In modern times, there are two basic forms via which tobacco is consumed: smokeless tobacco and smoked tobacco. Smokeless tobacco (SLT) is consumed through mouth or nose (snuffing) without burning it. This includes tobacco-chewing, sucking, applying its paste on teeth, stuffing tobacco between the teeth and the cheek etc. Smoking is done through products like cigarette, cigar, ‘sheesha’, ‘chillum’ (old version of modern ‘sheesha’), ‘huqqa’ and ‘bidi’ etc.4 The notion SLT implies tobacco consumption varying from chewing pure tobacco to a mixture of tobacco with additives, such as seen in products like ‘Paan’ (quid), ‘Naswar’, ‘Paan-Masala’, ‘Gutka’, ‘Khaini’ and ‘Mishri’, etc.5,6 However, there are certain very peculiar differences that exist in our part of the world with regard to constituents and modes of consumption. For instance, in Karachi it is the much prevalent habit of tobacco-chewing in forms like ‘Gutka’ and ‘Paan’, both containing a variety of potentially harmful ingredients, that have been linked to oral squamous cell carcinoma (OSCC) cases occupying the major bulk of head-and-neck cancers in the city. A substantial number is also engaged in the mixed habit of both chewing plus smoking.7 More recently, HPV-positivity was reported among citizens of Karachi from 17.9% to 19%. Studied subjects included those having a tobacco-chewing habit with or without oral premalignant lesions.8,9 As far as oral precancerous lesions (PCLs) are concerned, a study from Karachi on 337 people revealed ‘Gutka’ as the most prevalent chewable form of tobacco in oral submucous fibrosis (OSF) patients (45.5%), followed by ‘Naswar’ (37.56%).9 Researchers had previously linked tobacco smoking with oral leukoplakia and epithelial dysplasia.10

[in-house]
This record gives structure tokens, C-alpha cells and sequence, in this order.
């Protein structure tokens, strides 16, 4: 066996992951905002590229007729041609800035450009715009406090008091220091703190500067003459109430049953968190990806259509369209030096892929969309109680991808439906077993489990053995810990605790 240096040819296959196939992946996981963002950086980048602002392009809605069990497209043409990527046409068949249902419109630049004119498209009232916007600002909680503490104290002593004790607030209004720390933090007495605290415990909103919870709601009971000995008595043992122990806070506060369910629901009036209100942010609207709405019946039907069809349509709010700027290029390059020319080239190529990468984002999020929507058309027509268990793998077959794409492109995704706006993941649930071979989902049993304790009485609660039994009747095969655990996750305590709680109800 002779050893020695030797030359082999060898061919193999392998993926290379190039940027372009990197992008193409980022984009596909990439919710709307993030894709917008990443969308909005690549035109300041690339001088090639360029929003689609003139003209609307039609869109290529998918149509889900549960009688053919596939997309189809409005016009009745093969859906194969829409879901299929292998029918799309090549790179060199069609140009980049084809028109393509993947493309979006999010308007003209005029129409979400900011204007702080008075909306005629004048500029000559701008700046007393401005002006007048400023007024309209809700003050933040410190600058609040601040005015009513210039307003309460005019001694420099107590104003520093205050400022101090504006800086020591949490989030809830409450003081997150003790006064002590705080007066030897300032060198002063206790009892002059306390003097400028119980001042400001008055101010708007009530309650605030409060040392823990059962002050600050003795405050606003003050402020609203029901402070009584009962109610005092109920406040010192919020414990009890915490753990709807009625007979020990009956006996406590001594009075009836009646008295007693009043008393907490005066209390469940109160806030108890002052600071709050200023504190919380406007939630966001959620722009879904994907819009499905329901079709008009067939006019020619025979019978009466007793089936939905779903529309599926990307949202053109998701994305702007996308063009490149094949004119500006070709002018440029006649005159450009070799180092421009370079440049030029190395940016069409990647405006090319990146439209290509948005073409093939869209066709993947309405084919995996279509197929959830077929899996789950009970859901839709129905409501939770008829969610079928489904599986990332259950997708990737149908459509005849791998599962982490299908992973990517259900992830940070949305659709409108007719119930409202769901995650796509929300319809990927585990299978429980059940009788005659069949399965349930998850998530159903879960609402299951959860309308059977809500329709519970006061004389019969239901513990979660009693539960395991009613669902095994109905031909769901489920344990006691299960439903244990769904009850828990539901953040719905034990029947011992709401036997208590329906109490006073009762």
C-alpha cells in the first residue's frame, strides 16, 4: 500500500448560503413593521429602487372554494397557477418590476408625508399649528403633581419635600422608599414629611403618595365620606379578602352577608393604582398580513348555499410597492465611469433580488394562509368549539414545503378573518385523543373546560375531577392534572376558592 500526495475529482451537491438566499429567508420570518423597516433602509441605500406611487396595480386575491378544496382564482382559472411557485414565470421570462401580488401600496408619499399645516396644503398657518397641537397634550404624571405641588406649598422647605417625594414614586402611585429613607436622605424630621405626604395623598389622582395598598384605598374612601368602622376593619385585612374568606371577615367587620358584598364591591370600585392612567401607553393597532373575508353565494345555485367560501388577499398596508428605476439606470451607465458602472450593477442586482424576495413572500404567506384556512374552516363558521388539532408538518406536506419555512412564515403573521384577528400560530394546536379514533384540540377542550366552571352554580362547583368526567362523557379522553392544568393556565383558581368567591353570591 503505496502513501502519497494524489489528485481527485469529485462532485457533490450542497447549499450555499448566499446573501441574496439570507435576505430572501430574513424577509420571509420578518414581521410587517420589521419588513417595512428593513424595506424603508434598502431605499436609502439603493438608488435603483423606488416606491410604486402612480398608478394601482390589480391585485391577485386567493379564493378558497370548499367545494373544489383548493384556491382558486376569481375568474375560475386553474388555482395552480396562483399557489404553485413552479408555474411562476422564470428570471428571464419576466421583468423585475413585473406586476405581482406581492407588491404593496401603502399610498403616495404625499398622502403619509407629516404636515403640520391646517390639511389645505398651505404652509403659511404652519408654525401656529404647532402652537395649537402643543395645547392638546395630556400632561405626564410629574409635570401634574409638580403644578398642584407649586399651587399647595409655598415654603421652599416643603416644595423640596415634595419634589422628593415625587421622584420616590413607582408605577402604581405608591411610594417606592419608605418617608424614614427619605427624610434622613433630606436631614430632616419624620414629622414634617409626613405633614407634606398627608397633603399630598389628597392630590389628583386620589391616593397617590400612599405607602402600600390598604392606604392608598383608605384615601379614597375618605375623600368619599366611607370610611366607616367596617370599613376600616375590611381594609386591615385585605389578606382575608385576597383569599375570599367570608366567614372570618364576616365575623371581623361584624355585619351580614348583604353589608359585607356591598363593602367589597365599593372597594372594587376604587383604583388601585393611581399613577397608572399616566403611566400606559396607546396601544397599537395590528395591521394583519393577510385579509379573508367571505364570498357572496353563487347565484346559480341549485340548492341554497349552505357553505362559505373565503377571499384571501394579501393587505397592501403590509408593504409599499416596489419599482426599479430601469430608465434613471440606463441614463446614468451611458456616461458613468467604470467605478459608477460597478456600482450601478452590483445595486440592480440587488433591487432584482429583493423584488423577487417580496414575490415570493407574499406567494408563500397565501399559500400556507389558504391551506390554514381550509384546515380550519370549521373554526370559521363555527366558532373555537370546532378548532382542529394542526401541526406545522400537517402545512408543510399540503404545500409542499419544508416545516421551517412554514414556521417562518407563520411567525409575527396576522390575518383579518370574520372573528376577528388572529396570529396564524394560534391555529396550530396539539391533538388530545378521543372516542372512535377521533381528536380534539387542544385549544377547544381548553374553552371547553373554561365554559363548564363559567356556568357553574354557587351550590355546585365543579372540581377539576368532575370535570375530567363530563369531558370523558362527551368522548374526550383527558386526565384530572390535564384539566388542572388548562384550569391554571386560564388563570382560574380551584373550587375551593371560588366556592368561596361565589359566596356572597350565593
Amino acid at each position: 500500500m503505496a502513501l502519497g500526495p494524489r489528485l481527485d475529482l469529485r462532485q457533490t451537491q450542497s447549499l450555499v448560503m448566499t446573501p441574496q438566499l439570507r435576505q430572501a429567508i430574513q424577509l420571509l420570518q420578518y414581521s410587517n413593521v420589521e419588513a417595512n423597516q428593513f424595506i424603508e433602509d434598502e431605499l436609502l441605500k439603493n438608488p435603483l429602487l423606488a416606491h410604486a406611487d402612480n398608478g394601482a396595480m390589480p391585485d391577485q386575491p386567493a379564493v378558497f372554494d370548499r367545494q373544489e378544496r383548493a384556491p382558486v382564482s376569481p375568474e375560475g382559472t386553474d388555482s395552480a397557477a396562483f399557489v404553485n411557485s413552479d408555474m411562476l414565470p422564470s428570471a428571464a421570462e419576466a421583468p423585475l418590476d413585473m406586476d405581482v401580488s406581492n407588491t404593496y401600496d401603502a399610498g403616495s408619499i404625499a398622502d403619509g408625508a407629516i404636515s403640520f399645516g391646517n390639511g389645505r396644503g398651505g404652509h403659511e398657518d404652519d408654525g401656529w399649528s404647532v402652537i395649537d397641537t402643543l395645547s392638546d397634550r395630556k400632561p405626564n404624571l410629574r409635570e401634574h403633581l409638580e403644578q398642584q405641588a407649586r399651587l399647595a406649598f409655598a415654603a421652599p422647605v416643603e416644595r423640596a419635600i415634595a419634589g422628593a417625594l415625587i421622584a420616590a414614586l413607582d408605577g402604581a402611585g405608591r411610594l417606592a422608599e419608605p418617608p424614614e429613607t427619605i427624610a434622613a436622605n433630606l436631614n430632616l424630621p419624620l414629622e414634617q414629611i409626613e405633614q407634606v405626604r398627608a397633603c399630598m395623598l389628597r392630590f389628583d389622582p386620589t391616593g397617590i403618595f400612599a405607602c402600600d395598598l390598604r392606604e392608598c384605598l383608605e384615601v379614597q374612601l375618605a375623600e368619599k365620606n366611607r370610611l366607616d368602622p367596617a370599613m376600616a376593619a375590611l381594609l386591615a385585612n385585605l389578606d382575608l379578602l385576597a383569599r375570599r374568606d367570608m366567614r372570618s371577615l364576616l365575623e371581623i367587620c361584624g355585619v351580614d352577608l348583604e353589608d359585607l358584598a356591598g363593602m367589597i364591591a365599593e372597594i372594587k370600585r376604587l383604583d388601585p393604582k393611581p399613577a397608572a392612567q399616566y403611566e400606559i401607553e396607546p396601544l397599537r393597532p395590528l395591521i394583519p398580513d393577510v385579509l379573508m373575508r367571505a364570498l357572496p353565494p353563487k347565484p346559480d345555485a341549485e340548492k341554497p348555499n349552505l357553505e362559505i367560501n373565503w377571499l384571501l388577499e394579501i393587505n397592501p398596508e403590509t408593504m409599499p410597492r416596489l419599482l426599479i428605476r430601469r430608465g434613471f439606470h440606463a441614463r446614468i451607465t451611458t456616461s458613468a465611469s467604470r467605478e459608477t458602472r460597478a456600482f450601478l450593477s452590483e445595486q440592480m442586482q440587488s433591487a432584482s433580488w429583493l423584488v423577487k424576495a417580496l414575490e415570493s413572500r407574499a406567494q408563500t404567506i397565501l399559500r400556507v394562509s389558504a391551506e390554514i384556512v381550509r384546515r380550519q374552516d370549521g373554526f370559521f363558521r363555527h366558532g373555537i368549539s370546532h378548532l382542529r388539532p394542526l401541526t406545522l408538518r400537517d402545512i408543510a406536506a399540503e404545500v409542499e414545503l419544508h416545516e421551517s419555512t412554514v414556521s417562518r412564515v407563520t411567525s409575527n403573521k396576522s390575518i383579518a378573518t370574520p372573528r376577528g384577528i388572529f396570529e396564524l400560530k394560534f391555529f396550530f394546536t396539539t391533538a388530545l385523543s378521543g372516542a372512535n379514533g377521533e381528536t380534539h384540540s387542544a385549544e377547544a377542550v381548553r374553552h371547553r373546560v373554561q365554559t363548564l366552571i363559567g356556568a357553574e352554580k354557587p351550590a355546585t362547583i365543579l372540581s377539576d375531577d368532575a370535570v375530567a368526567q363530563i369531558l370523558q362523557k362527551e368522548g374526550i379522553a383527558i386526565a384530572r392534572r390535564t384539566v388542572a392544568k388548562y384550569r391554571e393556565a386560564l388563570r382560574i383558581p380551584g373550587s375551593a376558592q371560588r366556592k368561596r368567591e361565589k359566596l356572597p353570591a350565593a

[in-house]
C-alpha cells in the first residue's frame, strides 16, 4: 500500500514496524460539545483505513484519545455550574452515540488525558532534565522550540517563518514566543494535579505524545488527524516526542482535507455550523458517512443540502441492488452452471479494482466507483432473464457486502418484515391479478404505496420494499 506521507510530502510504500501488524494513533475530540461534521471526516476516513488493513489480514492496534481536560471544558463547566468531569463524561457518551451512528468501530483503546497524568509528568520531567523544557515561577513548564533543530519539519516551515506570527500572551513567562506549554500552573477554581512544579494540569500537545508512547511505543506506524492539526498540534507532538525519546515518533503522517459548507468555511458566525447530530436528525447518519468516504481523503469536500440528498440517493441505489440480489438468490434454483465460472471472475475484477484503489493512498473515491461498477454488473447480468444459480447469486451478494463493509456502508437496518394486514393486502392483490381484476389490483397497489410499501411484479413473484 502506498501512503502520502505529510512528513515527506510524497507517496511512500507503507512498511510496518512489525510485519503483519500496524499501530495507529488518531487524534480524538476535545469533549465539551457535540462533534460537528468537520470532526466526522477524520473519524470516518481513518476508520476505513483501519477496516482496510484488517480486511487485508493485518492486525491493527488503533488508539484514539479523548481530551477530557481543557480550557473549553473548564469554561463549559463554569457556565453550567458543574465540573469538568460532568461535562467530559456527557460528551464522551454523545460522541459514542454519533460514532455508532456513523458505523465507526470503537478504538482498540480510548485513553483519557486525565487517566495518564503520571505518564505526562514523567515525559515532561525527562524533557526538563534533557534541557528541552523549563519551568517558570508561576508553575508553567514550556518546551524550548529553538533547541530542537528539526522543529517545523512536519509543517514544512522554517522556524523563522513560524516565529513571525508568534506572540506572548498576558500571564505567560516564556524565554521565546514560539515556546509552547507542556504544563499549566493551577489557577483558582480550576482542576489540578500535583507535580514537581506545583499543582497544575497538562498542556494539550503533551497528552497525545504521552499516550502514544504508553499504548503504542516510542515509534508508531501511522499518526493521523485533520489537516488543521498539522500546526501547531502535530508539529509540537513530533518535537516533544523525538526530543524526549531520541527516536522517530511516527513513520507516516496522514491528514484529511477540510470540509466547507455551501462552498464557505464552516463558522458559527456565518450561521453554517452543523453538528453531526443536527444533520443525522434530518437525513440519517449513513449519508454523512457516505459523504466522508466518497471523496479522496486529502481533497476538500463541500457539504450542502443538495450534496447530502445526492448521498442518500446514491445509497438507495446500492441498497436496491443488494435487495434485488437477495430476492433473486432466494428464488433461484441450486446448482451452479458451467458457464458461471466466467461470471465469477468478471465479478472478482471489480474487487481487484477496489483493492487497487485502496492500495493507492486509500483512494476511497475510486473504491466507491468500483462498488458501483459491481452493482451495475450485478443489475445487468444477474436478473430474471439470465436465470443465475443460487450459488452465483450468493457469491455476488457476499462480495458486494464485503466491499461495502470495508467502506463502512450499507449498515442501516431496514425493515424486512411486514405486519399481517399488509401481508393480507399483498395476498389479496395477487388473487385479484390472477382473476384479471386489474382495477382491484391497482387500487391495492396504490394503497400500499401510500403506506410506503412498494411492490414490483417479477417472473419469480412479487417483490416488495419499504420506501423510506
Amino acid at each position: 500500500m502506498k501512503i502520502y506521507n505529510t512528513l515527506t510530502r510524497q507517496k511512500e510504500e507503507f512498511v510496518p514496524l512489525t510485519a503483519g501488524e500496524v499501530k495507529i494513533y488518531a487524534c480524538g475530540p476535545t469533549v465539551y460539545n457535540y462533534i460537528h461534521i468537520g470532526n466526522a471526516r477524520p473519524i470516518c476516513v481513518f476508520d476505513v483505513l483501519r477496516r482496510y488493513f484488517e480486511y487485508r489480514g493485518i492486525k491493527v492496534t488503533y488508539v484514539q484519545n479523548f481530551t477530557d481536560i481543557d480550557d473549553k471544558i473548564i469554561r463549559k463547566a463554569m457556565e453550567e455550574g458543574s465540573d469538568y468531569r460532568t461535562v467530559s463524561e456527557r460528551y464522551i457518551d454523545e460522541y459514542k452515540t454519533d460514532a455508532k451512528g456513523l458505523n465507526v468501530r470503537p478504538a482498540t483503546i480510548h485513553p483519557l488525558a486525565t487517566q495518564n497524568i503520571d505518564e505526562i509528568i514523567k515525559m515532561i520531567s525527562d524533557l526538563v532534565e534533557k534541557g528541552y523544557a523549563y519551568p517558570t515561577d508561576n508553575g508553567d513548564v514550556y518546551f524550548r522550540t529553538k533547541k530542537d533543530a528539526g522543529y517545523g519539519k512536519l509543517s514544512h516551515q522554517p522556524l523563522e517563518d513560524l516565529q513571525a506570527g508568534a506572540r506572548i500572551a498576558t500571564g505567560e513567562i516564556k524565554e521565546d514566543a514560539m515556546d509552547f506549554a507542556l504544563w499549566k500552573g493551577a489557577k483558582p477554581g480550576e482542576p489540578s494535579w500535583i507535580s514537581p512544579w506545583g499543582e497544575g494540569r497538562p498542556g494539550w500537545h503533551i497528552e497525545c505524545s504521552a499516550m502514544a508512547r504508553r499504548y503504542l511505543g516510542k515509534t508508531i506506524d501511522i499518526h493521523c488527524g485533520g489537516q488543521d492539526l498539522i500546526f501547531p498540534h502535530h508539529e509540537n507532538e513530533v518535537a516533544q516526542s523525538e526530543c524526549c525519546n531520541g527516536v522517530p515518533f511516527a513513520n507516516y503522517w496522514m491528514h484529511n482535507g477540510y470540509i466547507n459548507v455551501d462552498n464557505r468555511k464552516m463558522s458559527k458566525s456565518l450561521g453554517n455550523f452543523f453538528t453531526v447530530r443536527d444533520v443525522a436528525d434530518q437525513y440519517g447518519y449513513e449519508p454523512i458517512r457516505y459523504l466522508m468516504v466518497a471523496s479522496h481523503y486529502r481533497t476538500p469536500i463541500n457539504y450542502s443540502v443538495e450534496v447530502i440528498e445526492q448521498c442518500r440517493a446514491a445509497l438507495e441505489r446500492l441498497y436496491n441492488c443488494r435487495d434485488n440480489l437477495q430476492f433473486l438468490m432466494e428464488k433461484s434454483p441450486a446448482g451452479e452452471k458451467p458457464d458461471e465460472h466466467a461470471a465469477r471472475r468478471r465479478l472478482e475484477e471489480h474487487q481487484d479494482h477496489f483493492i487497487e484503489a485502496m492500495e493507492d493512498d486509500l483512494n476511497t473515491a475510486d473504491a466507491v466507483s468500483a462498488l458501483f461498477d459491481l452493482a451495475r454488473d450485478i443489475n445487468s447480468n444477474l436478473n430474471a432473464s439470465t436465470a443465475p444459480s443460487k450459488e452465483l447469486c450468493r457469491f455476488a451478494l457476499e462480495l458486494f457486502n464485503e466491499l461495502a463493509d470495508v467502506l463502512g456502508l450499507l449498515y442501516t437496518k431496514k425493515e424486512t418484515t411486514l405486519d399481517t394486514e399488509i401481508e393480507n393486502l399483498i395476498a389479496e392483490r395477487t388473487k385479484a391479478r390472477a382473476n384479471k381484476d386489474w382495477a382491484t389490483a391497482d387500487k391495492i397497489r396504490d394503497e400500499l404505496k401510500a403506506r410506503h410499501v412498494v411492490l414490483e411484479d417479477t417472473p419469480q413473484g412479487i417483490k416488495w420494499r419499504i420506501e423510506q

While examining the frequency and duration of SLT use, studies have demonstrated a dose-response relationship between tobacco consumption and oral cancer development.11 Studies have documented an increased risk of oral cancer among users of chewable tobacco, and the risk increases as the frequency of use increases, i.e., odds ratio (OR) of 1.1 for <5 times/day to 20.0 for >10 times/day.12 The same exposure-response relationship when assessed in terms of duration of tobacco use in years, led the researchers to find that the risk variation slightly decreased to >10 times compared to non-chewers; OR 0.8 for <10 years of consumption to 10.9 for >20 years of use compared to the non-chewers.13

The current study was planned to find out the level of exposure of oral mucosa to tobacco products in terms of life-time tobacco indices in Karachi, which features one of the world’s highest reported oral cancer incidence rate.

 

Subjects and Methods

 

The cross-sectional case-control study was conducted at Ziauddin University, Karachi from 2011 to 2016. The subjects were enrolled from December 2011 to October 2016 from the Oncology Department of Ziauddin University Hospital, North Nazimabad, Karachi, the Otolaryngology Ward of Civil Hospital, Karachi, Dr. Ishrat ul Ebad Khan Institute of Oral Health Sciences (DIKIOHS) at the Dow University of Health Sciences (DUHS), Karachi and by setting up camps in different Karachi localities.